Already the US is trying to cancel the General Electric / Rolls-Royce F136 engine for the F-35, which would leave only the American Pratt and Witney F136 engine available. If we get the F35 with F136 engines, we will just be giving more money to the US.

If the BAe study is corect, and the Typhoon can be relatively easily navalised - then it is the way to go. The major things that will need doing are; addition of an arrestor hook; anti-corrosion measures; strengthening of the undercarriage; and addtion of flight systems to allow carrier-deck landings and take-offs. I would like to see the Government doing an open investigation of this option.

Which plane is the best-fit for the new carriers would depend on exactly what the perceived purpose of the carriers is, and the sort of conflicts that they will be asked to fight in. Eurofighters would have much more range and, perhaps, greater capability, but would lack stealth. At the end of the day, it will be a political decision. Stealth, which the Americans claim is the bee's knees, is not necesarilly as important or perfect as people make out. For one thing, it is exceptionally expensive, both in monetary and performance terms. To simplify the argument, if the role that the carriers will be fulfilling needs stealth, then go for the F-35. If it does not, go for the Typhoon.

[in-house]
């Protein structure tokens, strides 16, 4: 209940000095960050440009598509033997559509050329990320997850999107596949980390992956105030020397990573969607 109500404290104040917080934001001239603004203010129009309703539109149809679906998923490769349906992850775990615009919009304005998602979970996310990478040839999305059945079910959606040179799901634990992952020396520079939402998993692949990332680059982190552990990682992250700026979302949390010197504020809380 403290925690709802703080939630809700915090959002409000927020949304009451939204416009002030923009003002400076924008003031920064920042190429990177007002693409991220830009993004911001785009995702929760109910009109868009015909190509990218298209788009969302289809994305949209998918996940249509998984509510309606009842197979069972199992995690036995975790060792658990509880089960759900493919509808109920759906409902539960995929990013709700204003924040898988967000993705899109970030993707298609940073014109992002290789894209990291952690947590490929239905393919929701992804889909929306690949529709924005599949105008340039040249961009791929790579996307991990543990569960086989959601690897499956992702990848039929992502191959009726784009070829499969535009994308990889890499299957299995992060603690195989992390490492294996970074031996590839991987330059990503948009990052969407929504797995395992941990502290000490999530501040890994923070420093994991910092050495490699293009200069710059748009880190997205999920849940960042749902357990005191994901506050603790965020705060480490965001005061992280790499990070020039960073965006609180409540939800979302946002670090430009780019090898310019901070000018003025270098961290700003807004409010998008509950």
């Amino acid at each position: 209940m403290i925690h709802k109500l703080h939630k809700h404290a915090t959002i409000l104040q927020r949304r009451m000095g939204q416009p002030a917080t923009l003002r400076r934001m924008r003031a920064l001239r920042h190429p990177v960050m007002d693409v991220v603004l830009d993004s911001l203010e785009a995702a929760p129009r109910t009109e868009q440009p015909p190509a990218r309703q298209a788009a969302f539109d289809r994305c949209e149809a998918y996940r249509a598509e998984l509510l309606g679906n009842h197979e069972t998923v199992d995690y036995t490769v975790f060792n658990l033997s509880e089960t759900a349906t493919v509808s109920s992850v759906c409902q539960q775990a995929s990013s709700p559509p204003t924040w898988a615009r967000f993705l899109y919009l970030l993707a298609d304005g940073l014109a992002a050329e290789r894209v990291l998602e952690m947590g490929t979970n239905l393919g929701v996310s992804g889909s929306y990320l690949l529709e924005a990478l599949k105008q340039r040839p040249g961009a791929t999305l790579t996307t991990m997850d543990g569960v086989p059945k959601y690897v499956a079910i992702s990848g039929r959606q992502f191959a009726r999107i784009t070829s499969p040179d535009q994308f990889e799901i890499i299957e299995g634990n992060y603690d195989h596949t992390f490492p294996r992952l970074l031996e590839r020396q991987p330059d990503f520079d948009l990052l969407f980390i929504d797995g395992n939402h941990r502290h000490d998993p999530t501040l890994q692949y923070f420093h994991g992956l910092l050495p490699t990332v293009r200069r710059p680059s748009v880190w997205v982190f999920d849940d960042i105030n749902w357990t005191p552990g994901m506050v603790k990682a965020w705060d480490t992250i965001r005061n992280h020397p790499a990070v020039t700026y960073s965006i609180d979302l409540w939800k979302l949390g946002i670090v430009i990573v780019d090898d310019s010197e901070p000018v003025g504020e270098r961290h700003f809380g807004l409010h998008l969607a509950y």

However, I am starting to worry that there will not be any ships to fly them off. The carriers are just too easy a target for a cash-strapped Government. Already our two carriers routinely do not carry Harriers, and the crews are havng to be trained using US and Spanish Harriers.

As is the manner of this Government, the announcement was made at the same time as a visit to Yeovil in Somerset to announce the go-ahead for the 62-string fleet of the Augusta-Westland 'future Lynx Helicopter' project. Good news that they hoped would offset the bad?